Milan Middle School celebrates Pi Day

Andrew Eastman, Will Burgess and Lucas Schrader are photographed measuring the circumference of jar lids at the Milan Middle School Pi Day event held on March 14.

Andrea Martin, Devin Dowd, Madelyn Walker and Devin Heinz are photographed participating in the Milan Middle School Pi Day celebration held on Mar. 14. The students are measuring

Sixth-grade students, Dustin Dapprich, Taylor Penhorwood, Olivia Linzell, Caitlin Trout, Mary Taepke and Jacqueline Immekus, at Milan Middle School celebrated Pi Day Mar. 14 with slices of pie.

Jason Gardiner and Harold Gardner stand in front of the chart noting the first 400 digits of pi at the Pi Day celebration held March 14 at Milan Middle School.

Sixth-grade student Cassidy Bowerman shows off the necklace she made while calculating pi to the 400 th digit at the Milan Middle School Pi Day celebration.

A pumpkin pie sporting the symbol for pi was brought to the Milan Middle School Pi Day celebration by sixth-grader Quinn Austin.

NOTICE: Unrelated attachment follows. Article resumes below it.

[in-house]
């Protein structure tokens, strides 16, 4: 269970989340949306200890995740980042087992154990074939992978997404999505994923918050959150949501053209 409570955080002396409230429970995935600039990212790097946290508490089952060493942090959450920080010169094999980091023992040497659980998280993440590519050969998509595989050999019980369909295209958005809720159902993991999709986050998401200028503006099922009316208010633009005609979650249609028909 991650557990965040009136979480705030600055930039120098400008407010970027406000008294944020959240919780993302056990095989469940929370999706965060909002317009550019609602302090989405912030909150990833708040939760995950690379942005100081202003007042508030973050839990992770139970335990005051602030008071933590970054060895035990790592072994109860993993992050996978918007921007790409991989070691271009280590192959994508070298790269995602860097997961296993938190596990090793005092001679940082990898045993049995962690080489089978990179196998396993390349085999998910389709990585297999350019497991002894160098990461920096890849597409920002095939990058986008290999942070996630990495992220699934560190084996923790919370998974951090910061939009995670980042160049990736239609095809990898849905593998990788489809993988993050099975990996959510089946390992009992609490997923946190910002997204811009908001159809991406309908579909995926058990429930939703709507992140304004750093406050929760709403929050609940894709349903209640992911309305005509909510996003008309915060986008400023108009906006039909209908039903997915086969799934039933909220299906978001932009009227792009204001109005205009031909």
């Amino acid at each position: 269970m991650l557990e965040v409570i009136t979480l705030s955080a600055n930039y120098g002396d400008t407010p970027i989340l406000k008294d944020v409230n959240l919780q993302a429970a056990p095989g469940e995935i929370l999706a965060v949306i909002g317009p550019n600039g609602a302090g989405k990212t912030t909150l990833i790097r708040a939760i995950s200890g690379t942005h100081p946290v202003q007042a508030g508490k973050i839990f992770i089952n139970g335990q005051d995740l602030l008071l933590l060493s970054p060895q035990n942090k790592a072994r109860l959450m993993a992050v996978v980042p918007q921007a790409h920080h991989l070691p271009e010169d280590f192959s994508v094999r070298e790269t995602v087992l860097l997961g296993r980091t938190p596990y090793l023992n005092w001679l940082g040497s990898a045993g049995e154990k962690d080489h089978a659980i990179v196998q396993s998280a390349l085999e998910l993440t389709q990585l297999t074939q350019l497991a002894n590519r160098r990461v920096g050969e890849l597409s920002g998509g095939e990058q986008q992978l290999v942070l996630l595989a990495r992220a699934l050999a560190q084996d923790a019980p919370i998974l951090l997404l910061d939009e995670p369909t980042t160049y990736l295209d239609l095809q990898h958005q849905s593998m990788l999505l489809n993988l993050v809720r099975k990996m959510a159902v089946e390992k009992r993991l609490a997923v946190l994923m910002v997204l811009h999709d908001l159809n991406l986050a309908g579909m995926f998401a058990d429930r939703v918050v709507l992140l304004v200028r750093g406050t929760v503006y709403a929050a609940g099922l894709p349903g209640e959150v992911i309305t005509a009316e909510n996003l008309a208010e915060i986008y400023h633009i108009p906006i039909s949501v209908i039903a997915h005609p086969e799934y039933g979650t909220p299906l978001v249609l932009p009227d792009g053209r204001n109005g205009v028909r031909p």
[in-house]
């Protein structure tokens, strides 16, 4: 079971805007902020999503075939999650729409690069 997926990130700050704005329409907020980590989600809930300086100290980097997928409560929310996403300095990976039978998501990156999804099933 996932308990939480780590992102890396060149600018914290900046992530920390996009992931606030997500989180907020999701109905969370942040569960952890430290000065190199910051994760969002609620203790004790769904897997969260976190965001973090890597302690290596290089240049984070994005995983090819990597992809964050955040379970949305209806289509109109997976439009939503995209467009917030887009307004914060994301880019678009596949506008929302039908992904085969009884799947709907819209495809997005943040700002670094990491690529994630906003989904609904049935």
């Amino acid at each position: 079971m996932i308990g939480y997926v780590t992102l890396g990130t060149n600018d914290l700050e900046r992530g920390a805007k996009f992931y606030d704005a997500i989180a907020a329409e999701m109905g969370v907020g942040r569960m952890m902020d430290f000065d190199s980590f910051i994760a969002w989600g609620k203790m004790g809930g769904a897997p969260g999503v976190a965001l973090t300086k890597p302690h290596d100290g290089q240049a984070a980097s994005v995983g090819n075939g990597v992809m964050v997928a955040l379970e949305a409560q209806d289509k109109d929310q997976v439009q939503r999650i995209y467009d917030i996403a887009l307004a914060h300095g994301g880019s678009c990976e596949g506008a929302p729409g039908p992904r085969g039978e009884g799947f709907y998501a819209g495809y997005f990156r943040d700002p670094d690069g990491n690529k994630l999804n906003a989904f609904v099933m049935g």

Mitchell Seaton, a sixth-grader, enjoys a piece of chocolate pie at the Milan Middle School Pi Day celebration held on Mar. 14.

Milan Middle School sixth-graders celebrated Pi Day on March 14 with fun activities  and pie.  Parent volunteers served more than 60 pies to the students with chocolate pie the definite favorite.

Students traveled from station to station measuring and calculating pi.  Necklaces were made at one station with each bead representing the first 400 digits of pi.  The students know If you divide the circumference, or the distance around a circle, by the diameter you always get exactly the same number.  Pi is 3.14 and as an irrational number cannot be written as a simple fraction and goes to infinity,

The annual event is celebrated by students, staff and volunteers wearing bright red Pi Day inspired T-shirts.  Math teacher Lynne Kochmanski put the annual program together several years ago for the students.

You must be logged in to post a comment Login